"We Care" by helping others move

On the morning of 26 March 2022, almost a hundred beneficiaries of the “Hapag-Lloyd Cares” initiative gathered in the auditorium of the community hall in Nashik, about 170 kilometers north-east of Mumbai – eagerly waiting to receive one of the many prosthetic limbs procured for them.

Arjun Shimti, a 45-year-old man with diabetes, lost his leg below the knee due to a minor toe injury. “I had to get my toe amputated by a medical student, and then I caught an infection that spread to the rest of my leg. I could not get treatment for it as there are not many doctors in my city of Malegaon, especially now due to the pandemic”, Shimti says. For almost two years he had to use a peg-leg fashioned out of two wooden planks held in place by gauze bandages, which he had to change frequently.

Many others had similar stories to tell. Like the 12-year-old Pushpa, who had her leg amputated a decade earlier after she had been bitten by a snake. Many of the attendees expressed their excitement and gratitude, emphasizing how life-changing a suitable prosthesis would be for them.

Just a few weeks earlier, on 11 March, another 99 amputees had already received their prostheses in a similar event organized by the Hapag-Lloyd Global Service Center (GSC) in Thiruvarur in southern India about 335 kilometers from Chennai. In total, thirty Hapag-Lloyd colleagues from the GSCs in Chennai and Mumbai volunteered to help the amputees obtain and put on the limbs, and to serve food and water at the events.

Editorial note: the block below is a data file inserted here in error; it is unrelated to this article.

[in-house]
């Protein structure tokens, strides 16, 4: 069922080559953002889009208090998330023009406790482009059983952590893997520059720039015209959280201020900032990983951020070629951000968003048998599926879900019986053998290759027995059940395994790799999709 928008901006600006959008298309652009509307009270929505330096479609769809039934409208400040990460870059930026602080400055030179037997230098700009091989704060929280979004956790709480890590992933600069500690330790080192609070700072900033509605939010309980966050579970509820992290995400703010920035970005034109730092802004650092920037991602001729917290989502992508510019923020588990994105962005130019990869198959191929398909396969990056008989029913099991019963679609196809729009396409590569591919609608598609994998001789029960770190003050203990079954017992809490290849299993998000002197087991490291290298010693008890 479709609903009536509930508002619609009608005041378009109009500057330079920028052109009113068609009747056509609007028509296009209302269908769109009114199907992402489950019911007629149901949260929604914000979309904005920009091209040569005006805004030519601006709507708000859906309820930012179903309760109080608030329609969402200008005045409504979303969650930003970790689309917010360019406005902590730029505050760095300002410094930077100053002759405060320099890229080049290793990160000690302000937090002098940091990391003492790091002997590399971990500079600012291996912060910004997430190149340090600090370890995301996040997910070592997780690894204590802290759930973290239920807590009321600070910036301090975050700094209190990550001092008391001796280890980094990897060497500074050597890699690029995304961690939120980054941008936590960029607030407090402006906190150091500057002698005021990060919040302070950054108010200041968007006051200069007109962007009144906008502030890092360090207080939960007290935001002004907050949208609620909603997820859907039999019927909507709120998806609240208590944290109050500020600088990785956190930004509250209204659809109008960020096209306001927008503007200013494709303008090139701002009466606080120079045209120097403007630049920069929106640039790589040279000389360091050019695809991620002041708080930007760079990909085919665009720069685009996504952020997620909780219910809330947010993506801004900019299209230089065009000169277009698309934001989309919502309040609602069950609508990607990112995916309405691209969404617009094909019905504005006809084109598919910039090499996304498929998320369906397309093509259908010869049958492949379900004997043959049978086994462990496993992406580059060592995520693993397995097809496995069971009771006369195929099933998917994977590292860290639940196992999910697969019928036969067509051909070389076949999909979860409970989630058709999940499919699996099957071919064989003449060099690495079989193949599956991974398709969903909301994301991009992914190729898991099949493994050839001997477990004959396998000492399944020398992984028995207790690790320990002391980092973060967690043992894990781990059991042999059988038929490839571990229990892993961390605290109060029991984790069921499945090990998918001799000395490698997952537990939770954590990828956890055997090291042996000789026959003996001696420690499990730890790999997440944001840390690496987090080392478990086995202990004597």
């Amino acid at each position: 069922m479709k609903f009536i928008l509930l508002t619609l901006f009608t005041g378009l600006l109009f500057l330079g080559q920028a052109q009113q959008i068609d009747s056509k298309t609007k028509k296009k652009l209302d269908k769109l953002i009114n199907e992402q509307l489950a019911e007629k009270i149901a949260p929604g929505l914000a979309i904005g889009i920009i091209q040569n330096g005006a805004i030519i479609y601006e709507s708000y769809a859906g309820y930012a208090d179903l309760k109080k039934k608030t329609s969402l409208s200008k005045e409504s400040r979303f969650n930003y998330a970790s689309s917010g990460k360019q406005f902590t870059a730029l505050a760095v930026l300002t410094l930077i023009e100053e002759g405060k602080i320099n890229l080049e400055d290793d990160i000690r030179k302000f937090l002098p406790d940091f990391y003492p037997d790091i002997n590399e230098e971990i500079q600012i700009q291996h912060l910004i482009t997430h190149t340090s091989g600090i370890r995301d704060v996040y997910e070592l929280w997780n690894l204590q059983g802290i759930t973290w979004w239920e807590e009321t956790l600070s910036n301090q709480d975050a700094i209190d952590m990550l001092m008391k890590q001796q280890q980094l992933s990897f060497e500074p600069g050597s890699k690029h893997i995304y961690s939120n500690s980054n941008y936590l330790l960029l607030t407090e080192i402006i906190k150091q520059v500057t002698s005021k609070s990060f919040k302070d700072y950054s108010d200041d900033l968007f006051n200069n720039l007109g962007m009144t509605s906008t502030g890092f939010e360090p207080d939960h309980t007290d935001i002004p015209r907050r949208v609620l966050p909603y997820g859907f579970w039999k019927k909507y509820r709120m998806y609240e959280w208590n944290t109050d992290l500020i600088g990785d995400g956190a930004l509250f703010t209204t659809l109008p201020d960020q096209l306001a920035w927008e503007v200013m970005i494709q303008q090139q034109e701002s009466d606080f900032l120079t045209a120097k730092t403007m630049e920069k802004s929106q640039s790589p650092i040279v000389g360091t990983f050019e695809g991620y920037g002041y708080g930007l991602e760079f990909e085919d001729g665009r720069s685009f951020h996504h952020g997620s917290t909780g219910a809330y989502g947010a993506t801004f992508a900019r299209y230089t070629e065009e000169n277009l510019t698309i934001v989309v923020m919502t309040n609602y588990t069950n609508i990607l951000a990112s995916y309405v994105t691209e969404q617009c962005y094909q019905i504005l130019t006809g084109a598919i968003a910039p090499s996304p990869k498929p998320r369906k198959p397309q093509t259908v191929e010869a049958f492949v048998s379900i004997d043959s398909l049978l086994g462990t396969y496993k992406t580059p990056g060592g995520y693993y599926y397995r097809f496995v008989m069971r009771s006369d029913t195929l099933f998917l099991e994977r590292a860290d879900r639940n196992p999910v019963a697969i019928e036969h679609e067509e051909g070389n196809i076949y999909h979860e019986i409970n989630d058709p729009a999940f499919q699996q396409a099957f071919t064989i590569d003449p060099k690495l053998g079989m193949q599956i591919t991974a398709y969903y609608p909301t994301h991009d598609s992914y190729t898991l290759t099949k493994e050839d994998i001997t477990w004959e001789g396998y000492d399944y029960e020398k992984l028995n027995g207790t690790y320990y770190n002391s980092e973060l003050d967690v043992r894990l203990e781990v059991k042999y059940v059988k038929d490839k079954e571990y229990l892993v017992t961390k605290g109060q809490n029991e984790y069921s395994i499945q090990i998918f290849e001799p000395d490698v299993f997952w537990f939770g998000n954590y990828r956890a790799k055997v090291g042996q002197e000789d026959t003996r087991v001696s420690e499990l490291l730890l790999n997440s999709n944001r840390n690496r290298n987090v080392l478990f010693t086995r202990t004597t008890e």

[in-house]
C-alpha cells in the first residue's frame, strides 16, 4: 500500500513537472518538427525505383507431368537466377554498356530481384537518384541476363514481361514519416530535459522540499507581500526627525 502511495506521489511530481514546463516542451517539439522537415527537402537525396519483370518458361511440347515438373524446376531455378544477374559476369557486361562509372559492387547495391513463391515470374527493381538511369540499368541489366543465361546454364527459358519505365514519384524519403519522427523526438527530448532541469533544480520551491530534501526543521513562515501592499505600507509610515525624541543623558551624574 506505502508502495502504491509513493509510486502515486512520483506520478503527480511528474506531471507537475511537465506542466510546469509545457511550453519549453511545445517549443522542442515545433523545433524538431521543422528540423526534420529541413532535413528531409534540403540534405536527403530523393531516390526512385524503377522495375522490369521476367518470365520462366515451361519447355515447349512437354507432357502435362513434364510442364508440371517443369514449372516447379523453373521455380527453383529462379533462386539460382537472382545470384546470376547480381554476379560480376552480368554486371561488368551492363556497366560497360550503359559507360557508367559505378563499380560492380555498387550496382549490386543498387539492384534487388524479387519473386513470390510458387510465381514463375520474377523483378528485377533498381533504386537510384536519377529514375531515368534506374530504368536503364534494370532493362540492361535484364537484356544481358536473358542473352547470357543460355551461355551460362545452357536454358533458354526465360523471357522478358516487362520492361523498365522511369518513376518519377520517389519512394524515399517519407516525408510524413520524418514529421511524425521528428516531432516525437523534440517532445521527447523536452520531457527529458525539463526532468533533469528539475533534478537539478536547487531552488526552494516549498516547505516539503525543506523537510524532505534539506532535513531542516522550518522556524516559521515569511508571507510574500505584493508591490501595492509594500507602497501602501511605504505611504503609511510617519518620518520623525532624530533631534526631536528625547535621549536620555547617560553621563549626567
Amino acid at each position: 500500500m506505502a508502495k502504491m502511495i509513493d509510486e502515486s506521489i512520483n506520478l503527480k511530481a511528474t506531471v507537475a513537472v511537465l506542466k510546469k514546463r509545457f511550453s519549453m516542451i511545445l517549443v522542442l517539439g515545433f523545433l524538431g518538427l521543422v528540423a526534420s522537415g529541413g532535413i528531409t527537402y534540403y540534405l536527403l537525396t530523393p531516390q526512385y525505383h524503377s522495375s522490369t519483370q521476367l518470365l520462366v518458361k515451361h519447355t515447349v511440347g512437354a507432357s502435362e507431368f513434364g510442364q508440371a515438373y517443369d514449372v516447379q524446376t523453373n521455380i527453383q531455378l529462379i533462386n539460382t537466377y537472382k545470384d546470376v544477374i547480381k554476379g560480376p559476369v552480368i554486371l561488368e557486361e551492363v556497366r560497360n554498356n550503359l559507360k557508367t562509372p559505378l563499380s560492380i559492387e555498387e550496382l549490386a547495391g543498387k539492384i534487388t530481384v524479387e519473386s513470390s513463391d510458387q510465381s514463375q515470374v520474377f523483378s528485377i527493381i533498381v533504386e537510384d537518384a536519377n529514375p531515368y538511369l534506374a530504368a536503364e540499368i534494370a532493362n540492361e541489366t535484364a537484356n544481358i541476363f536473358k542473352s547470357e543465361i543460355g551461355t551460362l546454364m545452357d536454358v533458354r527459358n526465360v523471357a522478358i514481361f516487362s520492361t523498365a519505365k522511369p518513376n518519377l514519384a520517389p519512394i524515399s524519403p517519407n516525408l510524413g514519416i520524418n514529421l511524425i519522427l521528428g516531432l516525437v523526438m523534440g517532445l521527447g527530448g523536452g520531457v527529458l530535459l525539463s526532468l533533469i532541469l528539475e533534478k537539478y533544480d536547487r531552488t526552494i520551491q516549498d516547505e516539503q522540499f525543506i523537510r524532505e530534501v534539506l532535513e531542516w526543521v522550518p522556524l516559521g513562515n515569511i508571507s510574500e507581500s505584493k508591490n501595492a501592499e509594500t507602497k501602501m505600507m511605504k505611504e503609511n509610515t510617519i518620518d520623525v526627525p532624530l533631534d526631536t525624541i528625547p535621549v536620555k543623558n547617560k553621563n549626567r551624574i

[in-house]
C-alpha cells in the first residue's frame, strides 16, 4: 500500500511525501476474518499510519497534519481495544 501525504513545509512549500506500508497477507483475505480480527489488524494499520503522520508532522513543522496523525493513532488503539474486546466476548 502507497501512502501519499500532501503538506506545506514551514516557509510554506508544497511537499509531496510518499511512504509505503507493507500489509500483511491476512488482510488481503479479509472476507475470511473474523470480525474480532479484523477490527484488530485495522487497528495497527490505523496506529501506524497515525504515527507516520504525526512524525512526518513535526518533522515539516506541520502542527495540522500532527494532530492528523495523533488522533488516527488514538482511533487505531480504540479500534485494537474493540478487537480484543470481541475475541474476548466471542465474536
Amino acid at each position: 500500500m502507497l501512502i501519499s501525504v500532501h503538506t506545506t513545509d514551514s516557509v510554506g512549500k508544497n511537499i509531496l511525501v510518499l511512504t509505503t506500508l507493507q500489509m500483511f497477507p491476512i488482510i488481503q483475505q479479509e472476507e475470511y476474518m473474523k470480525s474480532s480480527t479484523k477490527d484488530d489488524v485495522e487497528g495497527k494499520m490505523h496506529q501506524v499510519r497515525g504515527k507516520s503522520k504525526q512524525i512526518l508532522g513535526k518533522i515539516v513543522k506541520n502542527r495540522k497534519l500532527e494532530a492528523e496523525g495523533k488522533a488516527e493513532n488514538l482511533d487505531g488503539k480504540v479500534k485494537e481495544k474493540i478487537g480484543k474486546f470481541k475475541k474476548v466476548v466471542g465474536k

The process started about two months prior, when potential beneficiaries were identified and their measurements were taken to ensure a precise fit for a customized limb. In addition to their prostheses, the beneficiaries were also provided with a maintenance kit and a helpline number for further assistance. As of yet, Hapag-Lloyd has sponsored the manufacturing and distribution of 206 prosthetic limbs for 195 rural amputees in partnership with the Freedom Trust, a charitable organization in charge of an initiative for rural amputees called “Walk India”.

Both the local people and government were thankful towards Hapag-Lloyd and the employees that had supported the initiative and made a meaningful difference in their communities. The teams from the GSCs in turn appreciated this opportunity to help others regain some mobility: “We got to hear many moving stories at these events. Despite their suffering, these people displayed a lot of positivity”, says Satchidanand Sharma, Managing Director GSC, India. “After seeing amputees come in limping, on crutches or using wheel chairs, we watched them depart without any assistance. The whole experience was profoundly inspiring.”

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